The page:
The latest annual assessment from the Panel on the Independence of the Voluntary Sector places leadership at the centre of tackling its perceived erosion of sector independence. Last week, the joint Charity Finance Group/NPC Impact Leadership conference placed leadership at the heart of the achievement of impact. But is concern about leadership less an indication of any real deficit than an expression of anxiety about current transition, turbulence and threat in the sector?
The panel suggests that the sector's diversity is one reason for a lack of consensus around a government-sector settlement. Herding cats is the other metaphor that comes to mind. But it's important to be aware that diversity also characterises sector leadership. Thousands of how-to's and 10-point guides exhorting you to be a good or even outstanding leader are available, many with pictures of Mandela, Thatcher or Churchill on the front. There's been an explosion in literature on the subject, but the reality is that there is no one-size-fits-all mode for leadership. Practical experience and research all show that different situations call for different kinds of leaders. And the sector is now in a position where its diversity requires different kinds of leadership.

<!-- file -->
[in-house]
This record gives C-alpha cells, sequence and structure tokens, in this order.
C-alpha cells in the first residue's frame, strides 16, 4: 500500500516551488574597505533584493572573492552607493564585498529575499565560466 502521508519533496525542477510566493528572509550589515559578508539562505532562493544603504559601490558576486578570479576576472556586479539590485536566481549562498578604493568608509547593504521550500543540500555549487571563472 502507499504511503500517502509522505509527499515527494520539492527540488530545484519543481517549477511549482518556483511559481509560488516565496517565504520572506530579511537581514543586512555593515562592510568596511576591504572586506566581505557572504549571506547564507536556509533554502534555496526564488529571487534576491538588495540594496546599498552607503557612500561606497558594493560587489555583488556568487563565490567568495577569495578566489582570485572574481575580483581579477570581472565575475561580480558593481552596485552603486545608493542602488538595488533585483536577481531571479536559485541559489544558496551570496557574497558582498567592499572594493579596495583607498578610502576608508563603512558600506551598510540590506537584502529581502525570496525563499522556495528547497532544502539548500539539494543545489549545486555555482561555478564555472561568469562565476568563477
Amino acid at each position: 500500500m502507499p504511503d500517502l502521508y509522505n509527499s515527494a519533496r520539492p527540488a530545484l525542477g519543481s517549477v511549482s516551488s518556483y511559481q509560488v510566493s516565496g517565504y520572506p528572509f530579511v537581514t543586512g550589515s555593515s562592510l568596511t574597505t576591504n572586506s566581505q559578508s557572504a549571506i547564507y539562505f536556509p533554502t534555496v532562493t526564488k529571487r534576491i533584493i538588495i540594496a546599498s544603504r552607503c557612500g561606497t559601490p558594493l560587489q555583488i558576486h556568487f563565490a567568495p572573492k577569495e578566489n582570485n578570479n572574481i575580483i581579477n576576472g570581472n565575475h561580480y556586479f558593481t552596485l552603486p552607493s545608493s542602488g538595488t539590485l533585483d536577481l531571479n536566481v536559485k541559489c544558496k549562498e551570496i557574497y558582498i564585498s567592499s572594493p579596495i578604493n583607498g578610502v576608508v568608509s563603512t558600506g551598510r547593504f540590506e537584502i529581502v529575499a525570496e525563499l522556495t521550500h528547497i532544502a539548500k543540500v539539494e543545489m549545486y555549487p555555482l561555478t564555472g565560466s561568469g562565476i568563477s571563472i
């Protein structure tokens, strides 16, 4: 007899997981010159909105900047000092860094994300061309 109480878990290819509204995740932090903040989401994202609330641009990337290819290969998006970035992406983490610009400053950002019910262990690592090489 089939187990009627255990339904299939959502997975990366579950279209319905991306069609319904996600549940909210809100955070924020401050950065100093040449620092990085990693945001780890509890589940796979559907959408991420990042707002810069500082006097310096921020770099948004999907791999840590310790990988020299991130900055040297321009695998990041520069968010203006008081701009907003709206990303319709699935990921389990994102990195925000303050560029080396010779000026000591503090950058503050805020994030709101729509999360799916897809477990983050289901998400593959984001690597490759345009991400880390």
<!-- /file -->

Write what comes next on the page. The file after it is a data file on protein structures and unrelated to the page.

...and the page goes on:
What sort of leader does, for example, a social enterprise require? The very word 'entrepreneurial' indicates an ability to empower others, releasing creative talents through democratic, participative or catalytic approaches, or enabling experimentation through accepting potential risk and failure. It means valuing process as much as the end- point, with the hope that there will be success along the way. Sir Ronald Cohen, chair of the G8 Social Impact Investment Taskforce, recently said the sector required more "high-risk innovative social organisations", suggesting that it is in a "sorry state" because it lacks such leadership.
But if the focus is on the achievement of impact through evidence-based outcomes, this requires different leadership qualities. Influencing staff's daily priorities, changing ways of working, corralling and channelling complex organisational activities towards common outcomes, embedding measurement systems - these require a hands-on, task-oriented approach.
For other organisations, visionary, transformational leadership is what's needed - the kind that sets out inspirational and persuasive visions, key directions for change, an uncompromising commitment to values and ethics. It can emerge informally through social movements, or formally through appointment and election.
As the sector currently moves in its various, and - as the independence panel notes - sometimes conflicting directions around advocacy, service delivery and entrepreneurialism, it inevitably makes conflicting demands of leadership and the qualities required of the leaders it appoints. If there is a deficit to be tackled in leadership, we need to talk about where it lies.
Cathy Pharoah is professor of charity funding at Cass Business School